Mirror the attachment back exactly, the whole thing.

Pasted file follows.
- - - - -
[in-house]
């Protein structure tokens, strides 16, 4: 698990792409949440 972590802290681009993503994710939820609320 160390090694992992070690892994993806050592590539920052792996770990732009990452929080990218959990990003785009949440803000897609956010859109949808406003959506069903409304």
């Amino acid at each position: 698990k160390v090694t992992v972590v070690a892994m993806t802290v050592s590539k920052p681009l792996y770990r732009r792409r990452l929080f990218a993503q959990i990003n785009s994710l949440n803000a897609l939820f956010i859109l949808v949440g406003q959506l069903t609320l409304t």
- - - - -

[in-house]
């Protein structure tokens, strides 16, 4: 698990792409949440 972590802290681009993503994710939820609320 160390090694992992070690892994993806050592590539920052792996770990732009990452929080990218959990990003785009949440803000897609956010859109949808406003959506069903409304």
């Amino acid at each position: 698990k160390v090694t992992v972590v070690a892994m993806t802290v050592s590539k920052p681009l792996y770990r732009r792409r990452l929080f990218a993503q959990i990003n785009s994710l949440n803000a897609l939820f956010i859109l949808v949440g406003q959506l069903t609320l409304t």